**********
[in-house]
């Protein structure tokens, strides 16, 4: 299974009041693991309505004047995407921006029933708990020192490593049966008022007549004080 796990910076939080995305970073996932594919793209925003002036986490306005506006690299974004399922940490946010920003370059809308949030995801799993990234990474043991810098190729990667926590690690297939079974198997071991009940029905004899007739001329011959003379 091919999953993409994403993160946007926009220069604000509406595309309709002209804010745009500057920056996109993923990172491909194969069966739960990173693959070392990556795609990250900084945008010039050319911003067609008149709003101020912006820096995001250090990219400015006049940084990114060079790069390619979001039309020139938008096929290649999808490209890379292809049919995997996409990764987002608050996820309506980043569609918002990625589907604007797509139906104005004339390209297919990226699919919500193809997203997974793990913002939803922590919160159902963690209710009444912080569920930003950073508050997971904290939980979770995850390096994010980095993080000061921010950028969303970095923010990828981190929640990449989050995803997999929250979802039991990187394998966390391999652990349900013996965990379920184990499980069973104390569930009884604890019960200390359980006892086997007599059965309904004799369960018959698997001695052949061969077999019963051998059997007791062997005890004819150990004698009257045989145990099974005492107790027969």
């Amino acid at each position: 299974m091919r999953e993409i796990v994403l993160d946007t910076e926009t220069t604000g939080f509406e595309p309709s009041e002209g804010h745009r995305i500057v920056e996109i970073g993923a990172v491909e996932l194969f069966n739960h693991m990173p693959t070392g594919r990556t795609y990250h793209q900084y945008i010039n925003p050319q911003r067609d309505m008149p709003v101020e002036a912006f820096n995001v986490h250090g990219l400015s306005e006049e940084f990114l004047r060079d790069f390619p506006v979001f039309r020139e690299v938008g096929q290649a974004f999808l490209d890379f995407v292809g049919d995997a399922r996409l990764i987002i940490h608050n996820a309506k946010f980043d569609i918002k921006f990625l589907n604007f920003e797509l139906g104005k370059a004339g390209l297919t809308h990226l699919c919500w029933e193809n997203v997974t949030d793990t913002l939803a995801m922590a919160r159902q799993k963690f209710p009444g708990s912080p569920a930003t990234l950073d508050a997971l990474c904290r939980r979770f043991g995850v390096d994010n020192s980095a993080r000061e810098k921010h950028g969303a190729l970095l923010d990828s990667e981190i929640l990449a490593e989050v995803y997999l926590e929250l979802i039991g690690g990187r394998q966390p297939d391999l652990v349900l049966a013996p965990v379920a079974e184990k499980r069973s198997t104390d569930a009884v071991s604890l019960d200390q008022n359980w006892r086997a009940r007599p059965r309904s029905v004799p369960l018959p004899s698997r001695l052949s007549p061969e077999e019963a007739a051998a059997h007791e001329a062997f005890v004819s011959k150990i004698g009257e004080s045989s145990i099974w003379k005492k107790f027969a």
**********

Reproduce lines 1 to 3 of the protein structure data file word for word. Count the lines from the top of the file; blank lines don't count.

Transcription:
[in-house]
């Protein structure tokens, strides 16, 4: 299974009041693991309505004047995407921006029933708990020192490593049966008022007549004080 796990910076939080995305970073996932594919793209925003002036986490306005506006690299974004399922940490946010920003370059809308949030995801799993990234990474043991810098190729990667926590690690297939079974198997071991009940029905004899007739001329011959003379 091919999953993409994403993160946007926009220069604000509406595309309709002209804010745009500057920056996109993923990172491909194969069966739960990173693959070392990556795609990250900084945008010039050319911003067609008149709003101020912006820096995001250090990219400015006049940084990114060079790069390619979001039309020139938008096929290649999808490209890379292809049919995997996409990764987002608050996820309506980043569609918002990625589907604007797509139906104005004339390209297919990226699919919500193809997203997974793990913002939803922590919160159902963690209710009444912080569920930003950073508050997971904290939980979770995850390096994010980095993080000061921010950028969303970095923010990828981190929640990449989050995803997999929250979802039991990187394998966390391999652990349900013996965990379920184990499980069973104390569930009884604890019960200390359980006892086997007599059965309904004799369960018959698997001695052949061969077999019963051998059997007791062997005890004819150990004698009257045989145990099974005492107790027969």
């Amino acid at each position: 299974m091919r999953e993409i796990v994403l993160d946007t910076e926009t220069t604000g939080f509406e595309p309709s009041e002209g804010h745009r995305i500057v920056e996109i970073g993923a990172v491909e996932l194969f069966n739960h693991m990173p693959t070392g594919r990556t795609y990250h793209q900084y945008i010039n925003p050319q911003r067609d309505m008149p709003v101020e002036a912006f820096n995001v986490h250090g990219l400015s306005e006049e940084f990114l004047r060079d790069f390619p506006v979001f039309r020139e690299v938008g096929q290649a974004f999808l490209d890379f995407v292809g049919d995997a399922r996409l990764i987002i940490h608050n996820a309506k946010f980043d569609i918002k921006f990625l589907n604007f920003e797509l139906g104005k370059a004339g390209l297919t809308h990226l699919c919500w029933e193809n997203v997974t949030d793990t913002l939803a995801m922590a919160r159902q799993k963690f209710p009444g708990s912080p569920a930003t990234l950073d508050a997971l990474c904290r939980r979770f043991g995850v390096d994010n020192s980095a993080r000061e810098k921010h950028g969303a190729l970095l923010d990828s990667e981190i929640l990449a490593e989050v995803y997999l926590e929250l979802i039991g690690g990187r394998q966390p297939d391999l652990v349900l049966a013996p965990v379920a079974e184990k499980r069973s198997t104390d569930a009884v071991s604890l019960d200390q008022n359980w006892r086997a009940r007599p059965r309904s029905v004799p369960l018959p004899s698997r001695l052949s007549p061969e077999e019963a007739a051998a059997h007791e001329a062997f005890v004819s011959k150990i004698g009257e004080s045989s145990i099974w003379k005492k107790f027969a």